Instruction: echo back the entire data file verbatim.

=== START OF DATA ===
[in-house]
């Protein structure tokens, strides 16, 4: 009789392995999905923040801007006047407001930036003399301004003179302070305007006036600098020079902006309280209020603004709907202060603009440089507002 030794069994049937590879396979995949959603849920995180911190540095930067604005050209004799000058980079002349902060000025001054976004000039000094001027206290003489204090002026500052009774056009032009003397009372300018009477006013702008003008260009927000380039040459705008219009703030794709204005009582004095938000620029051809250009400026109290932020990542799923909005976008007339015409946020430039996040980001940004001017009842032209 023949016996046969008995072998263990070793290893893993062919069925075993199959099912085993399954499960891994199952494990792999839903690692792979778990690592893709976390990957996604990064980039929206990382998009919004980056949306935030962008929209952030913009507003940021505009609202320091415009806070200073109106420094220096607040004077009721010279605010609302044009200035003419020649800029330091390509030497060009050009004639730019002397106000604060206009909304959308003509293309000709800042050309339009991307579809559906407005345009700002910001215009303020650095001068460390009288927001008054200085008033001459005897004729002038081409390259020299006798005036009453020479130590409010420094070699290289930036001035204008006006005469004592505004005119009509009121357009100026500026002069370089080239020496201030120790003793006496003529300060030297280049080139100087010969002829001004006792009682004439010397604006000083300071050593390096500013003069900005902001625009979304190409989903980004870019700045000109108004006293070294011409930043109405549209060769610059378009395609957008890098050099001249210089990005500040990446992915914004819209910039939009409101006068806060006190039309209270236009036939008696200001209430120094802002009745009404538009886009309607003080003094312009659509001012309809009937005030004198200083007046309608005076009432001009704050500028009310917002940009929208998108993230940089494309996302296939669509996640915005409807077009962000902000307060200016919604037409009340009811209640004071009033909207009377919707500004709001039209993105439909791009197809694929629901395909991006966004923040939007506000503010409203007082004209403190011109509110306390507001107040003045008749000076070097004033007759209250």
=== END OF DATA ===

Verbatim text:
[in-house]
């Protein structure tokens, strides 16, 4: 009789392995999905923040801007006047407001930036003399301004003179302070305007006036600098020079902006309280209020603004709907202060603009440089507002 030794069994049937590879396979995949959603849920995180911190540095930067604005050209004799000058980079002349902060000025001054976004000039000094001027206290003489204090002026500052009774056009032009003397009372300018009477006013702008003008260009927000380039040459705008219009703030794709204005009582004095938000620029051809250009400026109290932020990542799923909005976008007339015409946020430039996040980001940004001017009842032209 023949016996046969008995072998263990070793290893893993062919069925075993199959099912085993399954499960891994199952494990792999839903690692792979778990690592893709976390990957996604990064980039929206990382998009919004980056949306935030962008929209952030913009507003940021505009609202320091415009806070200073109106420094220096607040004077009721010279605010609302044009200035003419020649800029330091390509030497060009050009004639730019002397106000604060206009909304959308003509293309000709800042050309339009991307579809559906407005345009700002910001215009303020650095001068460390009288927001008054200085008033001459005897004729002038081409390259020299006798005036009453020479130590409010420094070699290289930036001035204008006006005469004592505004005119009509009121357009100026500026002069370089080239020496201030120790003793006496003529300060030297280049080139100087010969002829001004006792009682004439010397604006000083300071050593390096500013003069900005902001625009979304190409989903980004870019700045000109108004006293070294011409930043109405549209060769610059378009395609957008890098050099001249210089990005500040990446992915914004819209910039939009409101006068806060006190039309209270236009036939008696200001209430120094802002009745009404538009886009309607003080003094312009659509001012309809009937005030004198200083007046309608005076009432001009704050500028009310917002940009929208998108993230940089494309996302296939669509996640915005409807077009962000902000307060200016919604037409009340009811209640004071009033909207009377919707500004709001039209993105439909791009197809694929629901395909991006966004923040939007506000503010409203007082004209403190011109509110306390507001107040003045008749000076070097004033007759209250």